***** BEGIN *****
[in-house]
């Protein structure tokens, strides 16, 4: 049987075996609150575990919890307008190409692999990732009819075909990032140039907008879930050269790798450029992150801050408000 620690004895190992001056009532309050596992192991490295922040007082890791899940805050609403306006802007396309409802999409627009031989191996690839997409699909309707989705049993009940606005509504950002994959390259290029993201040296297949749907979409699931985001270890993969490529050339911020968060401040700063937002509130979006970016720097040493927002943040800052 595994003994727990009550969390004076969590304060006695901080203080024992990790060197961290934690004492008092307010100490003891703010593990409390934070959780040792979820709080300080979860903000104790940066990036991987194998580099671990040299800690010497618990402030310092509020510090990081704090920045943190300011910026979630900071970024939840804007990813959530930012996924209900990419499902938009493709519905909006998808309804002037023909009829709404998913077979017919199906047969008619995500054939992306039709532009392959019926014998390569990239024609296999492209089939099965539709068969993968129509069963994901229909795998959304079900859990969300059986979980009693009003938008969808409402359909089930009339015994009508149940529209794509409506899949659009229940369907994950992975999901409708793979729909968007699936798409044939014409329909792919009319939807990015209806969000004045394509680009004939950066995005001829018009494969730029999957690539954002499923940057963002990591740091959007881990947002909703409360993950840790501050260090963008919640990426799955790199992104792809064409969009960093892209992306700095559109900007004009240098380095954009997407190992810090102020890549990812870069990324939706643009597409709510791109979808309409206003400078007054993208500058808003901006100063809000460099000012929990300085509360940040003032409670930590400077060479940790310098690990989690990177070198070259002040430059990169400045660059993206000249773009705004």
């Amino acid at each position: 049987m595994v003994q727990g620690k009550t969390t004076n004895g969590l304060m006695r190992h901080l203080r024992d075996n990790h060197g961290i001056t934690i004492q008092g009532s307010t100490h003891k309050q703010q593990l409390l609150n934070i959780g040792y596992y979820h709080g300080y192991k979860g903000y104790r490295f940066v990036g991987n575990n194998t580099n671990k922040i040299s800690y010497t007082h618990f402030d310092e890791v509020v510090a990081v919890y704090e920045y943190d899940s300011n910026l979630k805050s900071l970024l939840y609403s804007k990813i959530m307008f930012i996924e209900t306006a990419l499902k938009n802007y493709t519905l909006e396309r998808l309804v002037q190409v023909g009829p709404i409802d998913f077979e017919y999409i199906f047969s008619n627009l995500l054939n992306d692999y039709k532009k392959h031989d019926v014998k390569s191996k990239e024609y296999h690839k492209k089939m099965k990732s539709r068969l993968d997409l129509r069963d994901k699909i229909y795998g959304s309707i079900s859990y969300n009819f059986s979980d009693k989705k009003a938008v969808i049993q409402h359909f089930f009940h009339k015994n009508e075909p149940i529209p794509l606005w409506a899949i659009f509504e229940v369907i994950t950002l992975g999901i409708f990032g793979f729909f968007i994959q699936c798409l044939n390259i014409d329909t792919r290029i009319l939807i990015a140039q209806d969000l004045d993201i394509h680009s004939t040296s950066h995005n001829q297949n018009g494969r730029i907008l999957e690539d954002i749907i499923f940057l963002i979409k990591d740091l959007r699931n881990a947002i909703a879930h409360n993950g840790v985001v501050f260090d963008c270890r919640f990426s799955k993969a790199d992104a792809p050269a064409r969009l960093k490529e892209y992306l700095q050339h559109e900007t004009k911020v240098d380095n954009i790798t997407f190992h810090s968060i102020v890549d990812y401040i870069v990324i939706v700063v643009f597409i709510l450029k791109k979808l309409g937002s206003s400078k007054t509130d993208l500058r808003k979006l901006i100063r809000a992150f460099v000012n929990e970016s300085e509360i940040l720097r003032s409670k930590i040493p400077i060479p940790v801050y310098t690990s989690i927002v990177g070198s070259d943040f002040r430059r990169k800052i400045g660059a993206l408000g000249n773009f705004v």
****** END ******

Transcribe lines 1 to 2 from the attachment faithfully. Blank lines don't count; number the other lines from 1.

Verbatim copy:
[in-house]
């Protein structure tokens, strides 16, 4: 049987075996609150575990919890307008190409692999990732009819075909990032140039907008879930050269790798450029992150801050408000 620690004895190992001056009532309050596992192991490295922040007082890791899940805050609403306006802007396309409802999409627009031989191996690839997409699909309707989705049993009940606005509504950002994959390259290029993201040296297949749907979409699931985001270890993969490529050339911020968060401040700063937002509130979006970016720097040493927002943040800052 595994003994727990009550969390004076969590304060006695901080203080024992990790060197961290934690004492008092307010100490003891703010593990409390934070959780040792979820709080300080979860903000104790940066990036991987194998580099671990040299800690010497618990402030310092509020510090990081704090920045943190300011910026979630900071970024939840804007990813959530930012996924209900990419499902938009493709519905909006998808309804002037023909009829709404998913077979017919199906047969008619995500054939992306039709532009392959019926014998390569990239024609296999492209089939099965539709068969993968129509069963994901229909795998959304079900859990969300059986979980009693009003938008969808409402359909089930009339015994009508149940529209794509409506899949659009229940369907994950992975999901409708793979729909968007699936798409044939014409329909792919009319939807990015209806969000004045394509680009004939950066995005001829018009494969730029999957690539954002499923940057963002990591740091959007881990947002909703409360993950840790501050260090963008919640990426799955790199992104792809064409969009960093892209992306700095559109900007004009240098380095954009997407190992810090102020890549990812870069990324939706643009597409709510791109979808309409206003400078007054993208500058808003901006100063809000460099000012929990300085509360940040003032409670930590400077060479940790310098690990989690990177070198070259002040430059990169400045660059993206000249773009705004």